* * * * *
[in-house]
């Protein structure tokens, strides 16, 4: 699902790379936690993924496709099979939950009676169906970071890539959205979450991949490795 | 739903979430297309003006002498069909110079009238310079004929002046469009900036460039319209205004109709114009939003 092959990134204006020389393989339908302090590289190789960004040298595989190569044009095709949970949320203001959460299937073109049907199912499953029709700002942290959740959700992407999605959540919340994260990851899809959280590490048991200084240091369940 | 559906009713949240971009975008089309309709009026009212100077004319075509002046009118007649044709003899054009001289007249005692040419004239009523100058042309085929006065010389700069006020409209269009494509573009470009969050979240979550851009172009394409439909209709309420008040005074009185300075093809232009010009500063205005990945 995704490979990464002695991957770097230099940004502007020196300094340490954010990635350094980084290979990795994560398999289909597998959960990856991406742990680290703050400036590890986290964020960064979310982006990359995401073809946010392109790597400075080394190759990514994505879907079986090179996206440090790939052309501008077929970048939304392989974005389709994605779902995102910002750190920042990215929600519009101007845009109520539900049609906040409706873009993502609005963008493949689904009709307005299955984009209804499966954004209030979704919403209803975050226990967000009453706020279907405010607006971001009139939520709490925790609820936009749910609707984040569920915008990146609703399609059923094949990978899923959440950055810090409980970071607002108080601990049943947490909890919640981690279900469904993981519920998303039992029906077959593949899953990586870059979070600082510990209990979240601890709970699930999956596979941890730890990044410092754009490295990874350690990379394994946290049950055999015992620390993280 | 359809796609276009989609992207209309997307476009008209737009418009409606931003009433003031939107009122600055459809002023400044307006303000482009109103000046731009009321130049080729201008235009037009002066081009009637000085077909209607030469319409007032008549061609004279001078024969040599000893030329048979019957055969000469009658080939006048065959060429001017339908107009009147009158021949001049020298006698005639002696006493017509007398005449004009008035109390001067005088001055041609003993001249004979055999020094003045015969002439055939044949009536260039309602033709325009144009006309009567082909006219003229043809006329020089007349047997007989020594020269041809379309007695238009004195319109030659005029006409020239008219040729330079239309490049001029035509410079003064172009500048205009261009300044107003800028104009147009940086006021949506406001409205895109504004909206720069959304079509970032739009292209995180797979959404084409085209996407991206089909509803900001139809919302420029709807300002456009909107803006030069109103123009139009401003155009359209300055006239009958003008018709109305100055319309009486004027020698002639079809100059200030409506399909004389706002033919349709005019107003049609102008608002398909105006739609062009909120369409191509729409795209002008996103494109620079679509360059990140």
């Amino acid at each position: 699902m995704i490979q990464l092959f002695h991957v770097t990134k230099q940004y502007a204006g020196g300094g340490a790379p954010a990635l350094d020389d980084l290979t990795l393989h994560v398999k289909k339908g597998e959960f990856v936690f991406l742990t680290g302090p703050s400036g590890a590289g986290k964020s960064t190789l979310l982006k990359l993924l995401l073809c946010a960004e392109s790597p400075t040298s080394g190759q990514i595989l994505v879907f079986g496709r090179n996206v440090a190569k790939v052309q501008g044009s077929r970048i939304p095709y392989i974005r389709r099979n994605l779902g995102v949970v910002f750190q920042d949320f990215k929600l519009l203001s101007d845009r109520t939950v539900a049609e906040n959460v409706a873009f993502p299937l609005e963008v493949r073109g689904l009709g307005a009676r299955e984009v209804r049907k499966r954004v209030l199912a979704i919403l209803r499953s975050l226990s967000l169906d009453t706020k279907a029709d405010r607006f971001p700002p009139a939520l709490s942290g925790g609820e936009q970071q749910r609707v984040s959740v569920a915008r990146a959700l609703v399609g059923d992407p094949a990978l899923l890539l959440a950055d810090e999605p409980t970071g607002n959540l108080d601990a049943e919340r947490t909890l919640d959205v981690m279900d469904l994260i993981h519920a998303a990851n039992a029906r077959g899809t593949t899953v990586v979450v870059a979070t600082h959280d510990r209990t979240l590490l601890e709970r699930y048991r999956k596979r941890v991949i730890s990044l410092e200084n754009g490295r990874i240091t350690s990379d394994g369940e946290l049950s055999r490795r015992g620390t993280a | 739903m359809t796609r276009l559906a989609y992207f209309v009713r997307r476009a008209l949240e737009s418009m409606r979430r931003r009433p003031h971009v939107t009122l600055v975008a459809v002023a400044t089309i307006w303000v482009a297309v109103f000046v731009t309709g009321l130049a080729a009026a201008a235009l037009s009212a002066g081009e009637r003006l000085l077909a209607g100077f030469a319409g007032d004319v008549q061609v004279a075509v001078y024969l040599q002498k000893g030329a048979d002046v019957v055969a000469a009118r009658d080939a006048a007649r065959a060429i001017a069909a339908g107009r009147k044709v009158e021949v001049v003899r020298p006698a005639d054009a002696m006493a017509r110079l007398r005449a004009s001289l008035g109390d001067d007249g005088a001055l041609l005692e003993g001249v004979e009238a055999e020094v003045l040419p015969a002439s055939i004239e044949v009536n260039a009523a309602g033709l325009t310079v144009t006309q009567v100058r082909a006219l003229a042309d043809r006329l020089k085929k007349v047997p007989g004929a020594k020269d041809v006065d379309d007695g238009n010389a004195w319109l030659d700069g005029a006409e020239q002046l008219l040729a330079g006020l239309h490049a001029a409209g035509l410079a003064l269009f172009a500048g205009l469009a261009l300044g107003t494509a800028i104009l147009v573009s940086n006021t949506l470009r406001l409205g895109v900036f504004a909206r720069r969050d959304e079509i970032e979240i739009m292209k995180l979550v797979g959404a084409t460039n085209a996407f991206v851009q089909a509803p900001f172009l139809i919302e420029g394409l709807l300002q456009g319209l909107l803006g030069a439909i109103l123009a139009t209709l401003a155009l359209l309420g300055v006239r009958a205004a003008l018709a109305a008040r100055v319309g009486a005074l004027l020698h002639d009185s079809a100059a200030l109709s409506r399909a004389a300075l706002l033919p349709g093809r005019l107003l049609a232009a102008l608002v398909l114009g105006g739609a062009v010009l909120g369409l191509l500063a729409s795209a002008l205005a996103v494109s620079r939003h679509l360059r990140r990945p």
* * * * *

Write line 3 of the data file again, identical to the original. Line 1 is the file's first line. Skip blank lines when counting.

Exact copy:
């Amino acid at each position: 699902m995704i490979q990464l092959f002695h991957v770097t990134k230099q940004y502007a204006g020196g300094g340490a790379p954010a990635l350094d020389d980084l290979t990795l393989h994560v398999k289909k339908g597998e959960f990856v936690f991406l742990t680290g302090p703050s400036g590890a590289g986290k964020s960064t190789l979310l982006k990359l993924l995401l073809c946010a960004e392109s790597p400075t040298s080394g190759q990514i595989l994505v879907f079986g496709r090179n996206v440090a190569k790939v052309q501008g044009s077929r970048i939304p095709y392989i974005r389709r099979n994605l779902g995102v949970v910002f750190q920042d949320f990215k929600l519009l203001s101007d845009r109520t939950v539900a049609e906040n959460v409706a873009f993502p299937l609005e963008v493949r073109g689904l009709g307005a009676r299955e984009v209804r049907k499966r954004v209030l199912a979704i919403l209803r499953s975050l226990s967000l169906d009453t706020k279907a029709d405010r607006f971001p700002p009139a939520l709490s942290g925790g609820e936009q970071q749910r609707v984040s959740v569920a915008r990146a959700l609703v399609g059923d992407p094949a990978l899923l890539l959440a950055d810090e999605p409980t970071g607002n959540l108080d601990a049943e919340r947490t909890l919640d959205v981690m279900d469904l994260i993981h519920a998303a990851n039992a029906r077959g899809t593949t899953v990586v979450v870059a979070t600082h959280d510990r209990t979240l590490l601890e709970r699930y048991r999956k596979r941890v991949i730890s990044l410092e200084n754009g490295r990874i240091t350690s990379d394994g369940e946290l049950s055999r490795r015992g620390t993280a | 739903m359809t796609r276009l559906a989609y992207f209309v009713r997307r476009a008209l949240e737009s418009m409606r979430r931003r009433p003031h971009v939107t009122l600055v975008a459809v002023a400044t089309i307006w303000v482009a297309v109103f000046v731009t309709g009321l130049a080729a009026a201008a235009l037009s009212a002066g081009e009637r003006l000085l077909a209607g100077f030469a319409g007032d004319v008549q061609v004279a075509v001078y024969l040599q002498k000893g030329a048979d002046v019957v055969a000469a009118r009658d080939a006048a007649r065959a060429i001017a069909a339908g107009r009147k044709v009158e021949v001049v003899r020298p006698a005639d054009a002696m006493a017509r110079l007398r005449a004009s001289l008035g109390d001067d007249g005088a001055l041609l005692e003993g001249v004979e009238a055999e020094v003045l040419p015969a002439s055939i004239e044949v009536n260039a009523a309602g033709l325009t310079v144009t006309q009567v100058r082909a006219l003229a042309d043809r006329l020089k085929k007349v047997p007989g004929a020594k020269d041809v006065d379309d007695g238009n010389a004195w319109l030659d700069g005029a006409e020239q002046l008219l040729a330079g006020l239309h490049a001029a409209g035509l410079a003064l269009f172009a500048g205009l469009a261009l300044g107003t494509a800028i104009l147009v573009s940086n006021t949506l470009r406001l409205g895109v900036f504004a909206r720069r969050d959304e079509i970032e979240i739009m292209k995180l979550v797979g959404a084409t460039n085209a996407f991206v851009q089909a509803p900001f172009l139809i919302e420029g394409l709807l300002q456009g319209l909107l803006g030069a439909i109103l123009a139009t209709l401003a155009l359209l309420g300055v006239r009958a205004a003008l018709a109305a008040r100055v319309g009486a005074l004027l020698h002639d009185s079809a100059a200030l109709s409506r399909a004389a300075l706002l033919p349709g093809r005019l107003l049609a232009a102008l608002v398909l114009g105006g739609a062009v010009l909120g369409l191509l500063a729409s795209a002008l205005a996103v494109s620079r939003h679509l360059r990140r990945p």